As 1901 dawned,
Britain's empire and its hold
on the rest of the world seemed secure. In regions beyond
direct British control - in the decaying empires of Morocco,
China, Persia (modern Iran) and Ottoman Turkey - Britain
enjoyed a form of 'empire on the cheap', having established
an unwritten supremacy.
However, there were also shadows
in the picture for Britain, whose supremacy was no longer
quite unquestioned. Besides the war in South Africa, from
the 1880s Britain had quarrelled with its main rivals in
Africa and the Middle and Far East. In the face of potential
threats from these countries, Britain had not only to administer
its colonies, but also to defend them.
In these circumstances senior figures within the British
government began to question the Prime Minister's policy
of 'masterly inactivity': Britain's increasing isolation
in the world was causing concern. At various points in 1901
Britain considered alliances with France, Russia, Japan,
the USA and Germany.
Anglo-German antagonism began to emerge in the last decades
of the 19th century. Increasingly, nationalists
in both saw their countries as diverging ideologically: Britain
was seen by German critics to have held to its liberal beliefs
(including free trade), whilst in Britain, the Conservative
administration installed in 1895 raised concerns about protectionist
economic policies, the navy and
Germany's growing commercial might.
|In 1884, 1894 and 1896, Germany sided in conflicts with
Britain's opponents, thus apparently bearing out the popular
view that it was too often ready to take advantage of Britain's
misfortunes. Yet a more widespread fear of a German threat
did not develop at senior political levels until 1902. At
bottom was the issue of whether British and German strategic
interests were compatible. As the American naval theorist
A.T. Mahan argued in 1902, to preserve its existence as a
world power Britain must command the approaches to Germany.
Germany's population was considerably greater than that of
Britain and in 1900 its regular army was over twice the size.
It was also a strong economic competitor.
Watch film of the Kaiser and Edward VII at Queen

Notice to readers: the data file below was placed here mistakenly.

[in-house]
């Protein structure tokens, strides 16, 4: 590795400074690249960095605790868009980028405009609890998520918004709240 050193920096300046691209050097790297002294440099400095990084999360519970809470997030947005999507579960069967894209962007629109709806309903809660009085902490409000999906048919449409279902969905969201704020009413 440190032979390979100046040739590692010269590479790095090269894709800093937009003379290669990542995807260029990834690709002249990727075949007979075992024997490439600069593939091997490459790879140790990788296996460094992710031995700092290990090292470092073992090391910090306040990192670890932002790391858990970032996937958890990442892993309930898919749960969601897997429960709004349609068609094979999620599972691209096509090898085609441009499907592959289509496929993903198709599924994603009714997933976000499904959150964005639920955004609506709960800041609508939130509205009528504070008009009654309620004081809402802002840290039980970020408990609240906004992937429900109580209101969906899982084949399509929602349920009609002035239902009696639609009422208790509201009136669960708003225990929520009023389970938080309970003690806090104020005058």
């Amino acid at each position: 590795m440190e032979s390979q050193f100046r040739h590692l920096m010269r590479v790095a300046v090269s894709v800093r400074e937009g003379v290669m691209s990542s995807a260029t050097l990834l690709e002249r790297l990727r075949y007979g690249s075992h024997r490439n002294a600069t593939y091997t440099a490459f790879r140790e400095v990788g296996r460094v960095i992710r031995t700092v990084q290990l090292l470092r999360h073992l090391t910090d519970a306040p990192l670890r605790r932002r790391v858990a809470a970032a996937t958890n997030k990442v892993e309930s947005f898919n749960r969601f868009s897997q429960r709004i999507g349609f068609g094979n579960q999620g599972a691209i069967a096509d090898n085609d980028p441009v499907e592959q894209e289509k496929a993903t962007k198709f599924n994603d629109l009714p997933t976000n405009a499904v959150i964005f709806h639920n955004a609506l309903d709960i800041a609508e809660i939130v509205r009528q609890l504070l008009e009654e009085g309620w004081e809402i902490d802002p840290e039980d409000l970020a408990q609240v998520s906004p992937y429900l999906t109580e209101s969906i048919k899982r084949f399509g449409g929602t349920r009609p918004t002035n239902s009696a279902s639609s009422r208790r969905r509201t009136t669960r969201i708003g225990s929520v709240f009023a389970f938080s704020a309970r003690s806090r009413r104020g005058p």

Yet, although a proposed
commercial alliance with Germany effectively fizzled out
in the spring and summer of 1901, German imperial ambitions
were still relatively limited. The second German Navy Law
of 1900 alerted Britain to potential naval rivalry
with Germany, but in 1901 a complete breakdown in relations
was not inevitable.
After decades of Anglo-Russian rivalry in Asia, alarm persisted
among Britain's military planners in 1901. These fears were
not unfounded, because Russia was pursuing an expansionist
policy in Persia (now Iran), Afghanistan and Manchuria,
and also in Mongolia and China, just at the time when Britain's
armies were committed in South Africa, in Somaliland and
British analysts were concerned about the relative strength
of British and Russian armies, communications and military
spending. True, Russia's industrialisation lagged behind
that of Britain and other European countries, but its population
was almost equivalent to that of Britain, France and Germany
together: it was estimated that if Britain had to field
an army on the frontiers of India, it would be outnumbered
by twelve to one.
In response, Britain tried to cement old alliances with
the new Amir of Afghanistan, continued to sponsor exploration
and intelligence gathering in the belt of territories separating
Britain from Russia, and also tried to improve its own diplomatic
relations with Russia. Above all, however, Britain looked
to an alliance with Japan to
ease its position in Asia.